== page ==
Maybe some delegates are dealing with tough personal issues – troubled relationships, difficulties at work, loss of energy or self-belief.
Over the year that it takes them to reach Practitioner status, most will make amazing leaps forward – it’s a real joy to see this happen, and one of my main motives for working in the field. As a coach, I take this further, working one-on-one with people to help them design and live the lives they want. There is also huge satisfaction in this.
But the road is rarely smooth, and for some people neither the study of NLP nor the receipt of NLP coaching are enough: their problems are too deep-seated. I think I now pick this up pretty quickly and refer such clients on to more intensive kinds of therapy.
Schizophrenia – why NLP might not work
Schizophrenia is an example of a condition I would not seek to ‘cure’ with NLP alone. This illness remains something of a mystery. My guess is that in a hundred years’ time we won’t use the term, and it will be understood as a number of different problems which we now stuff under one blanket. This fact leads some people to dismiss the diagnosis as unhelpful, but they usually fail to replace it with anything better, so I think we are stuck with it for the moment.
It is currently tackled with a co-ordinated approach: sufferers are given medication, especially after particularly intense ‘episodes’; they get continuing social support and they learn to develop strategies to ‘outsmart’ the condition. (A study carried out in 1999 also showed that they would do well to move out of the city, where the condition is much more prevalent.)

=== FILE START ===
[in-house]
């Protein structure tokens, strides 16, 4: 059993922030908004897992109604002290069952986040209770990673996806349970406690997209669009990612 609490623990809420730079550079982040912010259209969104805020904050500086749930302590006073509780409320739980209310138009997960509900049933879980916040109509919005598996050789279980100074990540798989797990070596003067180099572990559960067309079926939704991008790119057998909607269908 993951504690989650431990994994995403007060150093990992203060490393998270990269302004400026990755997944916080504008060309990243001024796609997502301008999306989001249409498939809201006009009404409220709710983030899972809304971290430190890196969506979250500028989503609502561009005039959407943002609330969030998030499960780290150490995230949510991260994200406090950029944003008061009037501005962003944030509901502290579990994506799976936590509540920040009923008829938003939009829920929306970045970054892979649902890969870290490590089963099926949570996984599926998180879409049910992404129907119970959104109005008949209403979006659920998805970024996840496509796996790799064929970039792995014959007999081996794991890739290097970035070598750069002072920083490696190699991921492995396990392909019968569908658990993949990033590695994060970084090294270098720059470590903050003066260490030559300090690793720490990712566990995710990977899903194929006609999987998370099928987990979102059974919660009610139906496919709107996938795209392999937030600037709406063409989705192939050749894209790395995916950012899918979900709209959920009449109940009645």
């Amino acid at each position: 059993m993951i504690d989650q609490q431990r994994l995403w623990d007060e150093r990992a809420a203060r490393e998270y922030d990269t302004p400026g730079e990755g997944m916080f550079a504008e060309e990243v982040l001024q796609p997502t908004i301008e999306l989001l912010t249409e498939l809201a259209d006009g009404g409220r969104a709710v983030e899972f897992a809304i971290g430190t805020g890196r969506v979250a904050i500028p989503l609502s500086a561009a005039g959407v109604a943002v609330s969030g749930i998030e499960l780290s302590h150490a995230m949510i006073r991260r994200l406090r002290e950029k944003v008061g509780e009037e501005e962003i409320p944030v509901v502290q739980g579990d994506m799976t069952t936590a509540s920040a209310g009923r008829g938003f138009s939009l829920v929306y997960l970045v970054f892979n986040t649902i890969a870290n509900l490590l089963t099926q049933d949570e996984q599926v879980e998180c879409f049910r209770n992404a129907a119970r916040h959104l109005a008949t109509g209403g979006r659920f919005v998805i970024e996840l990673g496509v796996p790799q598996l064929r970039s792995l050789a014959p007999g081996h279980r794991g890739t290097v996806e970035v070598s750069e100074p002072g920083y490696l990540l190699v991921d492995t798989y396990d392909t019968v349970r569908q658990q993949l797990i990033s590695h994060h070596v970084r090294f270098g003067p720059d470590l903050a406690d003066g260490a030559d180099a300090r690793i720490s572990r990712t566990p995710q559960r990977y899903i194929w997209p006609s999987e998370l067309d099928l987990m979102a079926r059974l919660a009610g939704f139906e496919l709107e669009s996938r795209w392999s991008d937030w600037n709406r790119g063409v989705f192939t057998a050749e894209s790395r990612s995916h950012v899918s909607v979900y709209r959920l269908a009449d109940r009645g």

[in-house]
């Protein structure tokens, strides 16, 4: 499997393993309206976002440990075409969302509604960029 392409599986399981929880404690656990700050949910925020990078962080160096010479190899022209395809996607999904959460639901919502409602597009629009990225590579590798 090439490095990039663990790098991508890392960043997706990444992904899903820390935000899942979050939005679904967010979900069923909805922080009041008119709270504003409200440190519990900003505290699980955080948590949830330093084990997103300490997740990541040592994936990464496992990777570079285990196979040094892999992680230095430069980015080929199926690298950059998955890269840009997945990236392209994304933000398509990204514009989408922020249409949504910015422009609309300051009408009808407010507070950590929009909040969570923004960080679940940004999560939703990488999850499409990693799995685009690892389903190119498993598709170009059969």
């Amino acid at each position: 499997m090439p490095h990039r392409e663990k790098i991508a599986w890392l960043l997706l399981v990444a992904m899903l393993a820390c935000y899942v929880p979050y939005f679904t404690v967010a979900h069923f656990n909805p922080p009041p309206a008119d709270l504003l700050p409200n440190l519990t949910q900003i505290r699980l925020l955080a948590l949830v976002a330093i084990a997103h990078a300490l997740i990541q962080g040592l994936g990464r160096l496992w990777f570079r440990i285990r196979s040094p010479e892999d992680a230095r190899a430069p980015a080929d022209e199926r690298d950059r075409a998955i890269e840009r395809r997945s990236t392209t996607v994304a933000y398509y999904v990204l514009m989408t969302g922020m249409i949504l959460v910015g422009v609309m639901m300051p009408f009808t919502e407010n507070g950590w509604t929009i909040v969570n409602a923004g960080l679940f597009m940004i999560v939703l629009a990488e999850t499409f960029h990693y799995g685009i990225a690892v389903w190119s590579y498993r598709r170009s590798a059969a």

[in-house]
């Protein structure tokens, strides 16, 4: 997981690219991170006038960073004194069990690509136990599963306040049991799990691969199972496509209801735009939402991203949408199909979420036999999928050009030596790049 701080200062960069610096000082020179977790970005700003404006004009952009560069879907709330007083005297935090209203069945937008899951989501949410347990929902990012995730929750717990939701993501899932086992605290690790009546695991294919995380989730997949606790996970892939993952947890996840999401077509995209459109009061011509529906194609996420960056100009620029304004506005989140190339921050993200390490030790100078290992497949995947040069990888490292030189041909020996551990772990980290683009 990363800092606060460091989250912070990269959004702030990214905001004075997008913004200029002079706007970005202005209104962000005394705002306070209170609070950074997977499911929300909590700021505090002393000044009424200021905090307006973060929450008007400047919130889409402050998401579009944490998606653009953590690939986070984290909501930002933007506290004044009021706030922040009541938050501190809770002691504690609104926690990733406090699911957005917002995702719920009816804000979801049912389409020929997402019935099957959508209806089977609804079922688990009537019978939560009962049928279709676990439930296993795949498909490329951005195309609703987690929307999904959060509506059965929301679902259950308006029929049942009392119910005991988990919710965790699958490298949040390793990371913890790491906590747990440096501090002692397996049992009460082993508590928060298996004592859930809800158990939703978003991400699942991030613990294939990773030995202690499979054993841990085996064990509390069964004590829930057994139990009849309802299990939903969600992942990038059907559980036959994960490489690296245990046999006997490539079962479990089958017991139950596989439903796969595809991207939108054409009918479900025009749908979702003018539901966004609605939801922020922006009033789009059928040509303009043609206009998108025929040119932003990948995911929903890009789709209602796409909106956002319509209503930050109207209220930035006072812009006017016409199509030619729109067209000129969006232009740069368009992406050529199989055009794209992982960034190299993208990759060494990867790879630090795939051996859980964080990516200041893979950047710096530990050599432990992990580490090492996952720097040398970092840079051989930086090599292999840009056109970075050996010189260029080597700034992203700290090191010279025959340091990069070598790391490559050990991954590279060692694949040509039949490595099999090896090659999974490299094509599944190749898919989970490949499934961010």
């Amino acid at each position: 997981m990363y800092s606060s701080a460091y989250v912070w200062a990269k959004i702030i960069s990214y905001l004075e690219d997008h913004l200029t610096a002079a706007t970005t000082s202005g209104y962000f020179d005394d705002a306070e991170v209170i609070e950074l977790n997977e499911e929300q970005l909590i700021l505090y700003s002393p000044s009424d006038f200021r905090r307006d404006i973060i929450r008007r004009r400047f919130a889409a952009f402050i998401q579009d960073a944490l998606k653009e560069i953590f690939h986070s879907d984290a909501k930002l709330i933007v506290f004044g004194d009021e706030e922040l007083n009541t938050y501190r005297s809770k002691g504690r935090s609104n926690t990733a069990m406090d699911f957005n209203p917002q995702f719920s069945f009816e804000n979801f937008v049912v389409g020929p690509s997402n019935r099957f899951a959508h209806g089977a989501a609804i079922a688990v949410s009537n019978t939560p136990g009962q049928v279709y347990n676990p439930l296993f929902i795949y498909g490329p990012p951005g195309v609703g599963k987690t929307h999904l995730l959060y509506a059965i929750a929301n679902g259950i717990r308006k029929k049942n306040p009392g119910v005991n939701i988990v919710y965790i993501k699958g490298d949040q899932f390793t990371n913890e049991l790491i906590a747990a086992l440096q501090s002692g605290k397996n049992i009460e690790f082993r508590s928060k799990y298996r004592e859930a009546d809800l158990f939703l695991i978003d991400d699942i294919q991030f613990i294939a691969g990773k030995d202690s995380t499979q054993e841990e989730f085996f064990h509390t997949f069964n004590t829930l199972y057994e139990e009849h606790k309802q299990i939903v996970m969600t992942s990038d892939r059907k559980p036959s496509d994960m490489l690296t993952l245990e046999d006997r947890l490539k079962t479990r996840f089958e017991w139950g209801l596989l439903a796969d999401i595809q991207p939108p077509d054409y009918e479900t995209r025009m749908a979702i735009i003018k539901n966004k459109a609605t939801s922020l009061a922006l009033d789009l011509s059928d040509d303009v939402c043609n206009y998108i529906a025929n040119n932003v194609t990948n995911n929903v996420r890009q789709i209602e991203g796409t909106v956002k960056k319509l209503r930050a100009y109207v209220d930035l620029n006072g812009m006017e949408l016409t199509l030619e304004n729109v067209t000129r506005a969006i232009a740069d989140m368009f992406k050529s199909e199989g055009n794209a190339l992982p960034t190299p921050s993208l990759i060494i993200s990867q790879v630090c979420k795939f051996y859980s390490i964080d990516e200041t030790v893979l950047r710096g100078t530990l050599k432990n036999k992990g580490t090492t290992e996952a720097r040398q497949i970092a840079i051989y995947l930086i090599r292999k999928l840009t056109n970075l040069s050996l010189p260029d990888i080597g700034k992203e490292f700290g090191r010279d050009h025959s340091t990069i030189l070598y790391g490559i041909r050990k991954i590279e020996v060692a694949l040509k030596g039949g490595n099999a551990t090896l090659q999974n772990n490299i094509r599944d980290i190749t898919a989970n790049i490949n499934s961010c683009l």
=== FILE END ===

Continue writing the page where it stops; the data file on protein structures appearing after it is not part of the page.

NLP has no role in the first and second aspects – or the geographical one – but I believe it can play a part in the third.
The concept of strategies is central to NLP. All of us have ‘ways’ of doing things, from cooking to making friends. We tend to think we follow ‘common sense’ in these, but actually there are many different ways of carrying out these activities. In NLP we break these ways down into their component parts, like individual lines of a computer program – at which point people can change them, or learn to use them in new situations. The ‘strategies’ section of an NLP course is often one of the most enjoyable, when people suddenly realize how their approach to, say, making purchases, is totally different to others’. The realization that comes with this, both of how unique we all are and that we can also change parts of ourselves we thought were ‘hard-wired’, can be very liberating. Such a realization is not, sadly, going to cure someone of schizophrenia – but it can help them find new ways of dealing with the unwanted voices or hallucinations that form part of this horrible condition.
Approaching damaged minds – step with caution
There are other stories of NLP interventions with seriously delusional individuals. Hypnotist Milton Erickson, on whom sections of the NLP canon are based, was a master of entering the world of the badly damaged mind and ‘pacing and leading’ (another key NLP tool) people back to relative normality.
I like to tell these stories, as they show the power of NLP done superbly. But at the same time I remind people – and myself – that Erickson was a master, with a superb original mind to start with and years of experience. We can follow him, but require a little humility as we do so – which is why I refer any deeply troubled clients on, rather than try and charge in on my white NLP horse and sort out their every problem.
I hope those first days of Practitioner training always remain exciting – and a little scary.
I hope that every course remains punctuated by wonderful moments where delegates suddenly leap over old barriers into new areas of freedom and challenge. But I wouldn’t want anyone sitting in the room on that first day thinking they are just about to find ‘the answer’ to everything.